From the Beginning of Time

Hunting has basically been around since the beginning of time. There were predatory dinosaurs that hunted their fellow dinosaurs before man roamed the earth.  Then man had to start hunting as well do to a lack of foraging in the colder months. Throughout time hunting has shifted from a way of survival into a sport. It has grown from zero regulations and a every man for himself type mentality to having regulations and quotas for the number of animals one can shoot or trap at a time.

The history of hunting has a different story to tell in all areas of the world. From the terrain of the land to the type of wildlife, hunting is vast and has copious amounts of variety. America’s western history is an intriguing place to start studying the history of hunting. The Native Americans hunted regularly in their areas. It was a means for a large part of their needs. The beloved wild west has always been a place of wonder and enchantment; it lured many long ago into the heart of their dreams and the reality of their survival. Before that time, it was the habitat for seemingly numberless amounts of bison along with other range animals like antelope.

Native Ways

Though there were many types of big game to hunt at the time—including bear, elk, moose, and deer—bison were the hot commodity. These glorious animals roamed from Canada to Texas claiming the land as their own, Montana being a land of plenty for hunting. Both new settlers and the Native Americans were hungry for bison meat and thick warm hides. These animals were slaughtered left and right in various ways.

Before Native Americans had proficient weapons, they came up with creative ways to harvest bison. It was not always the most conservative way of hunting, but it was efficient. Lots of people generally know about buffalo jumps; hundreds of bison would be chased and ran over and off the cliffs plummeting them to their deaths. In retrospect, this tactic was extremely wasteful, there was no way to preserve all these animals. Literally, hundreds and hundreds of bison would be ran over cliffs at a time. A single bison herd could be wiped-out after one hunt by the Native Americans.  Only what the Natives could use, and haul would be taken, and the rest was left for the scavengers.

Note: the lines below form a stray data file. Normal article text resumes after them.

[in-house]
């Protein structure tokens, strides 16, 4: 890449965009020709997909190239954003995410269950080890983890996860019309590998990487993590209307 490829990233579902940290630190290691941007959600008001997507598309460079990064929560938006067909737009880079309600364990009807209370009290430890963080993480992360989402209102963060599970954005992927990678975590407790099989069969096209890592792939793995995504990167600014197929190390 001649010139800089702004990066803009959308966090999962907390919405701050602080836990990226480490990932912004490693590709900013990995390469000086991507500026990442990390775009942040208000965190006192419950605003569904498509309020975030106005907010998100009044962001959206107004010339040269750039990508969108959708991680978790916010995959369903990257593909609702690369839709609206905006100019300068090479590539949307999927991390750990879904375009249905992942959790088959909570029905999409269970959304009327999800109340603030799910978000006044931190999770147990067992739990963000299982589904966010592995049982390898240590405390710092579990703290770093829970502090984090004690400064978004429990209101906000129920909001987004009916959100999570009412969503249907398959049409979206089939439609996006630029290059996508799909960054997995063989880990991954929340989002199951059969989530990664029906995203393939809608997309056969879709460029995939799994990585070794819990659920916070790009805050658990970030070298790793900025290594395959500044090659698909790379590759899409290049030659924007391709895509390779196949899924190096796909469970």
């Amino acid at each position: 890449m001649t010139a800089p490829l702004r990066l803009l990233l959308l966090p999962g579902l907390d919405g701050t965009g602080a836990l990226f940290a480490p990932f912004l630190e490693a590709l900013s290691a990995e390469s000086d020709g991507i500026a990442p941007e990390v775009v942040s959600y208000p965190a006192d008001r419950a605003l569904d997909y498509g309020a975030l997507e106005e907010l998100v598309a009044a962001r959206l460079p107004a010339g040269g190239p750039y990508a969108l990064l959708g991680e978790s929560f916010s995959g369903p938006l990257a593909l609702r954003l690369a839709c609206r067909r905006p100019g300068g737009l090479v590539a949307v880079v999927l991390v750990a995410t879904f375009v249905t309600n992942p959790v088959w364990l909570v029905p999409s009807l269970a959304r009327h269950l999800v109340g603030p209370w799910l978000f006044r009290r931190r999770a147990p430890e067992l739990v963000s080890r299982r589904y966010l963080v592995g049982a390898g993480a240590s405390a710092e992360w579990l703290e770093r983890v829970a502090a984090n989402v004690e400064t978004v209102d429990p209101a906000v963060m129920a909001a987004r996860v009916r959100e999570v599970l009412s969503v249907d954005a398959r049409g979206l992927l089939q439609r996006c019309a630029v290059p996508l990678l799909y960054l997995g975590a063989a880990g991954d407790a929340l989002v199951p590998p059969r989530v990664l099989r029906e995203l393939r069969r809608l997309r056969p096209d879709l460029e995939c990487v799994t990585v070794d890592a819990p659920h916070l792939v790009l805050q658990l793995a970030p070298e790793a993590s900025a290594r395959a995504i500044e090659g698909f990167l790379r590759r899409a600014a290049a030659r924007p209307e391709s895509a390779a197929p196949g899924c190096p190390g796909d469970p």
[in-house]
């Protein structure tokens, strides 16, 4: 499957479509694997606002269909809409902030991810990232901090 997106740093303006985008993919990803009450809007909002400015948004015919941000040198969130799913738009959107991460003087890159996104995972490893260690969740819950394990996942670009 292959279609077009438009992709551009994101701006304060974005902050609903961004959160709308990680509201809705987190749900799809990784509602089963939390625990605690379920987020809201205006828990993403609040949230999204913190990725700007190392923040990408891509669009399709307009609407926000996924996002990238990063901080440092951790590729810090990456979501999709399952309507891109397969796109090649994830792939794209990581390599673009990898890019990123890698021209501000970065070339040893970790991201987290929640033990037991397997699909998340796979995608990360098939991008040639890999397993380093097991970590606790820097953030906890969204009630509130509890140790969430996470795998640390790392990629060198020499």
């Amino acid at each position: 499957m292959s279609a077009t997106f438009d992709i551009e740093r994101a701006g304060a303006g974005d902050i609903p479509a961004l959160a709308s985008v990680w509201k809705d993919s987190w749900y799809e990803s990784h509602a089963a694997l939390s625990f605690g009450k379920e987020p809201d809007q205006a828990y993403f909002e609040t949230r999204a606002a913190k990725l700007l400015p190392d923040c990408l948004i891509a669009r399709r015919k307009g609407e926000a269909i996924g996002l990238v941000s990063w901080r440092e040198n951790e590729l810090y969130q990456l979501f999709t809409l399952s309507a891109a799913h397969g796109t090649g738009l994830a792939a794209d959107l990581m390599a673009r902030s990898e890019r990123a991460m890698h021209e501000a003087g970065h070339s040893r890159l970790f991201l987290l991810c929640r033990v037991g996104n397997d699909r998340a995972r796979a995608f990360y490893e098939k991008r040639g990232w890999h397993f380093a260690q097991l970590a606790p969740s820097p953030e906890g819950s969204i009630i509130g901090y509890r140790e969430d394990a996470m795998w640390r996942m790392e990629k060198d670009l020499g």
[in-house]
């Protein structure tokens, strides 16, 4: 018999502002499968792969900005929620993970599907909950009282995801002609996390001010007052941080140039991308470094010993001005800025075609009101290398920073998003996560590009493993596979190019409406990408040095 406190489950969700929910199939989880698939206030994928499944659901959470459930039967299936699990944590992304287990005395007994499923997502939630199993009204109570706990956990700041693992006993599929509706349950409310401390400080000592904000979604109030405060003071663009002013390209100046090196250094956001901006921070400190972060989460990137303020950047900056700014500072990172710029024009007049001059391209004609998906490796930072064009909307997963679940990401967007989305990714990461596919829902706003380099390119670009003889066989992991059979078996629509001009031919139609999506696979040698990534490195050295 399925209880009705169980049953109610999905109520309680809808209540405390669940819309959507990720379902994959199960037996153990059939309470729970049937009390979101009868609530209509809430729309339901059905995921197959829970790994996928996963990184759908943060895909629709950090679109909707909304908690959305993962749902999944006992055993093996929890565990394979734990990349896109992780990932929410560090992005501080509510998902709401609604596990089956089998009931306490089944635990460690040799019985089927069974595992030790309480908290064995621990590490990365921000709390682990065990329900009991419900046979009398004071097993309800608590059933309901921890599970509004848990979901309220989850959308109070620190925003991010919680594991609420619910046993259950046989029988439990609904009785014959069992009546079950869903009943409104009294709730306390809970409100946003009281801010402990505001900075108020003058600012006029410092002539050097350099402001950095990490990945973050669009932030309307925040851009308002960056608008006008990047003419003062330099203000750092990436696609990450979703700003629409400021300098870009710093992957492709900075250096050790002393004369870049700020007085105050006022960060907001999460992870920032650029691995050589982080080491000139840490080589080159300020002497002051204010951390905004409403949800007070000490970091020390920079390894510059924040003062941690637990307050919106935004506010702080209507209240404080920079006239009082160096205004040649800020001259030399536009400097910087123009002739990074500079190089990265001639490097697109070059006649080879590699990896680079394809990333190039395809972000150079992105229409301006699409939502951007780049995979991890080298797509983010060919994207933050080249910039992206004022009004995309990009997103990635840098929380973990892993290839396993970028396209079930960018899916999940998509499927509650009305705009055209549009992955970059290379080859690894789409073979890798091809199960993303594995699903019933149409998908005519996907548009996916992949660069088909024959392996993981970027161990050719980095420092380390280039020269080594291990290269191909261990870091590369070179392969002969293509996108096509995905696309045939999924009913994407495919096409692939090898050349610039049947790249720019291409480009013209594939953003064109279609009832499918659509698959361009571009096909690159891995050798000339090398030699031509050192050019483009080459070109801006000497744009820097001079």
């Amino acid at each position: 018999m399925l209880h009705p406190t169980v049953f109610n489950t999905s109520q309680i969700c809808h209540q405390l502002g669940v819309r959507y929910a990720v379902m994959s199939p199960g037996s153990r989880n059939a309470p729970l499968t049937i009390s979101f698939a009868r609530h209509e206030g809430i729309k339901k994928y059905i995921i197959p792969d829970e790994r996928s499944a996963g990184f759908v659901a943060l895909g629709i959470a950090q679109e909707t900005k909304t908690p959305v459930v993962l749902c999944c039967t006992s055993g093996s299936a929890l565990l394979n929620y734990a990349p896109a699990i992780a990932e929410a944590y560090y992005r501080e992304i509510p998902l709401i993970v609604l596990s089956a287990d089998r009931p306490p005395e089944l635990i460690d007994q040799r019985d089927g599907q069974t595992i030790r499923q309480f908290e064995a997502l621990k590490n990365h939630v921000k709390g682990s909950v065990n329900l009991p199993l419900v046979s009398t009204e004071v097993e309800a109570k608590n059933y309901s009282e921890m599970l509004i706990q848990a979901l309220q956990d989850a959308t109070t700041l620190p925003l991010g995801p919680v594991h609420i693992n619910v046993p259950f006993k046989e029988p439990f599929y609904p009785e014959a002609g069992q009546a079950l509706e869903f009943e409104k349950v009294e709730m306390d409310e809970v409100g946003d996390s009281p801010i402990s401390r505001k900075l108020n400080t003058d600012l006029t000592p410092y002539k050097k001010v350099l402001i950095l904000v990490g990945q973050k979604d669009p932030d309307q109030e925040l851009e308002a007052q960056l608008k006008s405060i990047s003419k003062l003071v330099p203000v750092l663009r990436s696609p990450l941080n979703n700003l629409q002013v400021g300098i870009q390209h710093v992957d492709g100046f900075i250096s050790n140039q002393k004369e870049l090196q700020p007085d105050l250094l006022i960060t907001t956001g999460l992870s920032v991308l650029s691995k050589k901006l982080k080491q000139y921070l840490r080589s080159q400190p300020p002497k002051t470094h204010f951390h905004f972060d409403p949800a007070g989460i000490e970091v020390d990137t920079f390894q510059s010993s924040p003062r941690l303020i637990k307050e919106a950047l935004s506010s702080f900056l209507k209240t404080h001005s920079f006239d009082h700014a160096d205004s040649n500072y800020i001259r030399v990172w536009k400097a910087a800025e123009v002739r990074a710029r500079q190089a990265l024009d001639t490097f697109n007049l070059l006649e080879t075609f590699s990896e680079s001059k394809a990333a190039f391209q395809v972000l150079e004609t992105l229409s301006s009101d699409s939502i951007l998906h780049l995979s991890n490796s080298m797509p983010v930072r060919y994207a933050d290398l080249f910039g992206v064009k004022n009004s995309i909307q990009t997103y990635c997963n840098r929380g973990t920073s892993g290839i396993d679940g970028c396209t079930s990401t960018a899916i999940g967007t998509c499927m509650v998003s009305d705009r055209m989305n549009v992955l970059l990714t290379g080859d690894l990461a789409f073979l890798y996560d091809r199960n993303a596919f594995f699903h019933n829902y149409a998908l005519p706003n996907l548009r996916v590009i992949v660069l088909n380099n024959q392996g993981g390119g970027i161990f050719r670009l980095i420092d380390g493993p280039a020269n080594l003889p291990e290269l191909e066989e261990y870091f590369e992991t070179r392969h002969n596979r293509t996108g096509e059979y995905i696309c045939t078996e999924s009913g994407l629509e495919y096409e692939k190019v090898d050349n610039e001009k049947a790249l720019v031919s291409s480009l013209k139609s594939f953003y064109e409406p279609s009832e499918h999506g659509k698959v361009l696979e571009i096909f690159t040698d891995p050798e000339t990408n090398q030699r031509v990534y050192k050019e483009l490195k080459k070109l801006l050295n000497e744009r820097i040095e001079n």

Native Americans would also run bison over thinly iced rivers to drown them, instead of directly killing the animal themselves. They would then go retrieve the saturated bison that would emerge where the ice was melted at a certain point in the river. Another method included exhausting the bison to death, literally, just as the coyotes would hunt their prey. The native people would run circles around them until some of the bison would collapse in exhaustion and the others would break the human chain encapsulating the herd. Corrals were also created for the bison to run into, while others waited the arrival with their bows ready to shoot anything making its way into the corral. The horse, of course, also changed the hunting game. Horses gave a new speed and agility to the Native Americans causing less wear and tear on the hunters. Settlers brought more horses and cattle to trade, along with weapons and whiskey.

When the West was Won

With Natives gaining new reason to hunt, trading with settlers became a lucrative pursuit. When settlers came West, they sought a new future and new land. Montana and many other areas became a trapper’s paradise, with ample amounts of beaver and other animals to trap and sell for their hides. The new land was full of abundant amounts of animal herds. Just as the Native Americans the settlers cherished the bison tool. Bison hides were highly valuable in such cold and bitter winters.

Settlers brought something new along: cattle. Though this brought a new source of meat, hide, and provided plenty for the natives and settlers to fight over the bison herd was slowly working its way toward extinction. As hunting and trapping continued in mass quantities from the settlers and natives now hunting them the bison population rapidly decreased. However, the beef population was steadily increasing.


Cattle were becoming a popular pursuit in the great frontier. At first, cowboys lived like gypsies and moved the cattle all around the plains. Once the land had steady owners the land that the bison had once roamed became few and far between and the land was then overtaken by cattle herds. Soon barbed wire was up, and Native Americans were being forced out of their original settlements for those willing to pay for land or settle the west on behalf of the government. Cattle became a booming industry that continued to grow with the building of railroads.

The Changing of the Times

A once wild and plentiful land of bison and antelope became the land of the cow. Many areas, such as Montana, still had a variety of wild game: big horn sheep, moose, elk, deer, mountain goats, and bear. Due to the near extinction of bison there were new concerns for the other wild animals sought out by trappers, mountain men, and hunters. Even this far back in history conservation became necessary.

Montana became concerned enough with the conservation of its natural resources in 1895 that a formal agency was formed to regulate and watch over the wildlife of the Rockies and throughout the plains. Originally called, the Board of Game Commissioners. Game wardens were born. At first only one was assigned, but clearly could not cover the vast lands of Montana on his own. So, more were eventually brought on to aid in the large task of traveling through the state to oversee the hunters and trappers. Hunting seasons were established, and wardens were to enforce the new game laws and game protection.

Hunting and all its aspects have been important and present throughout history. Conservation eventually became a vital part of the way the seasons and mountains were used. Even predators had eventually gained their own laws and protections throughout history.